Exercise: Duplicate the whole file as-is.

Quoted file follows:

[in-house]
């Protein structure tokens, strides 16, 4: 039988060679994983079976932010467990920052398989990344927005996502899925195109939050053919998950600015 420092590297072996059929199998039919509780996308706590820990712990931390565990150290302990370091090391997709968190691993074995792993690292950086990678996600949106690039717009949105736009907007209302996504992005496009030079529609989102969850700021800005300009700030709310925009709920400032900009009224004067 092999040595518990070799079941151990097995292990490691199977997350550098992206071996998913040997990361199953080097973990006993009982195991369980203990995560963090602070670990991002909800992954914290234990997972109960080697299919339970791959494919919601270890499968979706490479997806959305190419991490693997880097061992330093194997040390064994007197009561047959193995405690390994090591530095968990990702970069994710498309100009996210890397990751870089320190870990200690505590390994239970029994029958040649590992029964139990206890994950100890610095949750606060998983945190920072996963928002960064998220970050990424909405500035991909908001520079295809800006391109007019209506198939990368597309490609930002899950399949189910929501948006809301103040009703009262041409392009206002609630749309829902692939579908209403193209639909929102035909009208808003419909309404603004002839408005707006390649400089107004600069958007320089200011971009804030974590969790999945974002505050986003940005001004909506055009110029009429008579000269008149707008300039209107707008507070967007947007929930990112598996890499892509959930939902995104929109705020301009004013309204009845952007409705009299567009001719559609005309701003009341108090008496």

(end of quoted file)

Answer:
[in-house]
């Protein structure tokens, strides 16, 4: 039988060679994983079976932010467990920052398989990344927005996502899925195109939050053919998950600015 420092590297072996059929199998039919509780996308706590820990712990931390565990150290302990370091090391997709968190691993074995792993690292950086990678996600949106690039717009949105736009907007209302996504992005496009030079529609989102969850700021800005300009700030709310925009709920400032900009009224004067 092999040595518990070799079941151990097995292990490691199977997350550098992206071996998913040997990361199953080097973990006993009982195991369980203990995560963090602070670990991002909800992954914290234990997972109960080697299919339970791959494919919601270890499968979706490479997806959305190419991490693997880097061992330093194997040390064994007197009561047959193995405690390994090591530095968990990702970069994710498309100009996210890397990751870089320190870990200690505590390994239970029994029958040649590992029964139990206890994950100890610095949750606060998983945190920072996963928002960064998220970050990424909405500035991909908001520079295809800006391109007019209506198939990368597309490609930002899950399949189910929501948006809301103040009703009262041409392009206002609630749309829902692939579908209403193209639909929102035909009208808003419909309404603004002839408005707006390649400089107004600069958007320089200011971009804030974590969790999945974002505050986003940005001004909506055009110029009429008579000269008149707008300039209107707008507070967007947007929930990112598996890499892509959930939902995104929109705020301009004013309204009845952007409705009299567009001719559609005309701003009341108090008496």